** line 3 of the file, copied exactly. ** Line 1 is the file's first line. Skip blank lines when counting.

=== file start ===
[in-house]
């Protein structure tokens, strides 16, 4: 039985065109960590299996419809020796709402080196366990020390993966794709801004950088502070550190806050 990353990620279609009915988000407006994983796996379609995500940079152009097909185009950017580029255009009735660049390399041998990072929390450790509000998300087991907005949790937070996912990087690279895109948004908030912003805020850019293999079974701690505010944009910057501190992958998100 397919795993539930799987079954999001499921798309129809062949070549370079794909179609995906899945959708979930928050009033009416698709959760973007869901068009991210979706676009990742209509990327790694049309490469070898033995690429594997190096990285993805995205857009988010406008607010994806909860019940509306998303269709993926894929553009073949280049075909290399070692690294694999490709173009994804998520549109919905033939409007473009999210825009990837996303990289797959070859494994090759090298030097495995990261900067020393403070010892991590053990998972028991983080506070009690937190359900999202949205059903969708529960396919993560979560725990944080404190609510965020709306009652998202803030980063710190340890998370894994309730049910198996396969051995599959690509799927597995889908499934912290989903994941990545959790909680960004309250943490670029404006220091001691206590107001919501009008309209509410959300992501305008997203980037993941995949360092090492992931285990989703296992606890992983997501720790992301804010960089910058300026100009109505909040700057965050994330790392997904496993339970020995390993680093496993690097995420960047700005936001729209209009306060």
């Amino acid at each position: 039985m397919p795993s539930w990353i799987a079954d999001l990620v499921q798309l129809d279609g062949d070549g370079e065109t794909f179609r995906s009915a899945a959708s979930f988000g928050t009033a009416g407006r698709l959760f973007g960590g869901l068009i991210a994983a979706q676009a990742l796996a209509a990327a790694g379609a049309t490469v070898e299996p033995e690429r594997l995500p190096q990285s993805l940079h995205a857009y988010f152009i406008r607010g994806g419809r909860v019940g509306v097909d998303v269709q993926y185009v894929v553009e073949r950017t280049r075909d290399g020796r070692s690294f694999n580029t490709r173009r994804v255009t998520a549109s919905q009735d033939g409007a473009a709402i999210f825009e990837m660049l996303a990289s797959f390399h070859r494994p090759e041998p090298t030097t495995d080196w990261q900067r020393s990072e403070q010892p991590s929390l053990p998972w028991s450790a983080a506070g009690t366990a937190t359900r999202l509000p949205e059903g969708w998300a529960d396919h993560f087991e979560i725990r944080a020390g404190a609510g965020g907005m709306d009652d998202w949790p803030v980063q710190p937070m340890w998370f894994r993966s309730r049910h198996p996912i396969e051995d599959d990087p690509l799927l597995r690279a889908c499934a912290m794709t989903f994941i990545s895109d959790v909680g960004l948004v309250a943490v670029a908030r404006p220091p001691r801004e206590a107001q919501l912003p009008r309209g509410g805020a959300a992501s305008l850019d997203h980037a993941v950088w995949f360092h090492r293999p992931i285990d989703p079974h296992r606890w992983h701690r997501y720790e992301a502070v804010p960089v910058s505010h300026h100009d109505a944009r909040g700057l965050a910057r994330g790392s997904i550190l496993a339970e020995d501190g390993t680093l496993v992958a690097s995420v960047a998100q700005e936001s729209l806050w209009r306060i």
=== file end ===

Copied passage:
């Amino acid at each position: 039985m397919p795993s539930w990353i799987a079954d999001l990620v499921q798309l129809d279609g062949d070549g370079e065109t794909f179609r995906s009915a899945a959708s979930f988000g928050t009033a009416g407006r698709l959760f973007g960590g869901l068009i991210a994983a979706q676009a990742l796996a209509a990327a790694g379609a049309t490469v070898e299996p033995e690429r594997l995500p190096q990285s993805l940079h995205a857009y988010f152009i406008r607010g994806g419809r909860v019940g509306v097909d998303v269709q993926y185009v894929v553009e073949r950017t280049r075909d290399g020796r070692s690294f694999n580029t490709r173009r994804v255009t998520a549109s919905q009735d033939g409007a473009a709402i999210f825009e990837m660049l996303a990289s797959f390399h070859r494994p090759e041998p090298t030097t495995d080196w990261q900067r020393s990072e403070q010892p991590s929390l053990p998972w028991s450790a983080a506070g009690t366990a937190t359900r999202l509000p949205e059903g969708w998300a529960d396919h993560f087991e979560i725990r944080a020390g404190a609510g965020g907005m709306d009652d998202w949790p803030v980063q710190p937070m340890w998370f894994r993966s309730r049910h198996p996912i396969e051995d599959d990087p690509l799927l597995r690279a889908c499934a912290m794709t989903f994941i990545s895109d959790v909680g960004l948004v309250a943490v670029a908030r404006p220091p001691r801004e206590a107001q919501l912003p009008r309209g509410g805020a959300a992501s305008l850019d997203h980037a993941v950088w995949f360092h090492r293999p992931i285990d989703p079974h296992r606890w992983h701690r997501y720790e992301a502070v804010p960089v910058s505010h300026h100009d109505a944009r909040g700057l965050a910057r994330g790392s997904i550190l496993a339970e020995d501190g390993t680093l496993v992958a690097s995420v960047a998100q700005e936001s729209l806050w209009r306060i």